Books That Cook: 'Gourmet Game Night,' 'Favorite Food at Home' and 'Bean Appetit'
TITLE: Gourmet Game Night by Cynthia Nims (Ten Speed Press, 160 pages; $17.99)
Generally speaking: More people are entertaining at home these days — from poker night to family night, bridge parties, book clubs and more — and author Cynthia Nims serves up the perfect accompaniments. Many of the recipes are mess free, making them suitable for many activities. She also includes beverage recipes.
For: Folks who want to offer some new and exciting foods at get-togethers. The author offers dips, finger foods, skewers and small dishes. Many recipes start with convenience foods or deli items and can be thrown together quickly; others require some preplanning. The author also offers menu suggestions depending on the number of guests.
Recipes: Shrimp cakes in shiso leaves, petits croque monsieurs, PB&J blondie bites, mini shepherd's pies, Nutella and banana galettes, itty bitty BLTs, pork tenderloin with rhubarb chutney, baby Baja tacos, key lime gimlet cocktail.
Worth mentioning: Some recipes can be pricey, but that shouldn't deter you. Instead of pancetta, try using bacon. And no one has to know you used button mushrooms when the recipe called for wild mushrooms. It will still be delicious.
TITLE: Favorite Food at Home: Delicious Comfort Food From Ireland's Most Famous Chef by Rachel Allen (William Morrow, 224 pages; $24.99)
Generally speaking: You might expect traditional Irish recipes from "Ireland's most famous chef." Not so. Favorite Food at Home is full of mouthwatering contemporary recipes with a few designed to appeal to children. This cookbook has a worldly feel with Thai, South American and Italian influences, to name a few. Allen's recipes are conversational, like she's standing in your kitchen giving directions along the way.
For: Whether you're hosting an intimate dinner party or larger gathering, you'll find recipes to suit. These recipes serve anywhere from 6 to 20. Vegetarian recipes are scattered throughout the cookbook.
Recipes: South American beef steak with chimichurri salsa; lamb samosas; warm pasta salad with herbs, garlic and arugula; gratin of fish with cheese, tomatoes and herbs; lemon cookies; and green leaf and pea soup.
TITLE: Bean Appetit: Hip and Healthy Ways to Have Fun With Food by Shannon Payette Seip and Kelly Parthen with Carisa Dixon (Andrews McMeel Publishing, 208 pages; $14.99)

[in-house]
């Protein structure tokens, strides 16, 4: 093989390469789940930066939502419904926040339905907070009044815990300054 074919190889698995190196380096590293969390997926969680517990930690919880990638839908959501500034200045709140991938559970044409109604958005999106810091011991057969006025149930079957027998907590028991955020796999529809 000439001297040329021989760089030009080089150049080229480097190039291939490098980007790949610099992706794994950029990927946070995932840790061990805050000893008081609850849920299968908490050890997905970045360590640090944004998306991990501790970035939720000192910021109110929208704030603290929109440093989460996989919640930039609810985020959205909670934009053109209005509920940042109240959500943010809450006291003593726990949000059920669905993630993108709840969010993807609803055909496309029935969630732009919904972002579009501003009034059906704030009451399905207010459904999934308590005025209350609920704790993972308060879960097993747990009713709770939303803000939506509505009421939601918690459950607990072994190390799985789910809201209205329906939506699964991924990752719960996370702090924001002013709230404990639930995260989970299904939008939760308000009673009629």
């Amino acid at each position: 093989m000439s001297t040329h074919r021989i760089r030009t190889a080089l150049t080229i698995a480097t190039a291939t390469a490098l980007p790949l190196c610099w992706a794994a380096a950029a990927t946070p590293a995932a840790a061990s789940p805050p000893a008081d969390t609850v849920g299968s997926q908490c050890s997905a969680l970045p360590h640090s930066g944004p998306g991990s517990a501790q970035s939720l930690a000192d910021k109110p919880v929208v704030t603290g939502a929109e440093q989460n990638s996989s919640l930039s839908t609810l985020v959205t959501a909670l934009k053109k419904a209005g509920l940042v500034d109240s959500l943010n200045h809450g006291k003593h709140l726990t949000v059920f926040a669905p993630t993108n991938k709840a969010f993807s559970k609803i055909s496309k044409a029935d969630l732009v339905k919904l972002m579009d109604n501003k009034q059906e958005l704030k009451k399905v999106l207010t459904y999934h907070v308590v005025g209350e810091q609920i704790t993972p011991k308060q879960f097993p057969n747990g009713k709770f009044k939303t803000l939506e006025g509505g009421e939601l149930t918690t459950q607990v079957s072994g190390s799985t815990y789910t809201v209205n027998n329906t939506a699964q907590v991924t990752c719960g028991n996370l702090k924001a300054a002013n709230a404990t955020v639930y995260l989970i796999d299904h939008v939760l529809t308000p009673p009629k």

Generally Speaking: At first glance, you think this cookbook is all about beans. Take a longer look and you'll find it's a fun cookbook dedicated to getting kids excited about food. Bean Appetit strives to provide a bonding experience in the kitchen.
For: Kids (and parents) who want to have fun in the kitchen. Whimsical recipe names coupled with playful directions will surely entertain all who participate. Studies show that kids who help prepare meals are more likely to try the food. Who wouldn't want to try a recipe called Bug Bites?
More than a cookbook: While the main focus is recipes, this book is part activity book, part party planner and part conversation starter. Table talk tips help you get conversations started during meals.
Recipes: Mama Mato!, Starry Night Bites, Super Stars and Salsa, Pot Sticker Pinwheels, Delicious Dominoes, Palm Tree Paradise, Pita Boat Pizza.
Word of warning: The recipe instructions are, in some cases, not well written. For example, in the directions for Fla-mango Soup, you are instructed to rinse out the blender but not told what to do with the previous concoction. I have modified the directions here.
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Green Pea and Mint Spread
With Crispy Pancetta
2 cups fresh or thawed frozen green peas
3 tablespoons chicken or vegetable broth or water, plus more if needed
2 teaspoons finely chopped fresh mint
Salt and freshly ground black pepper
5 thin slices pancetta
2 thick (6-inch) pitas, preferably without pockets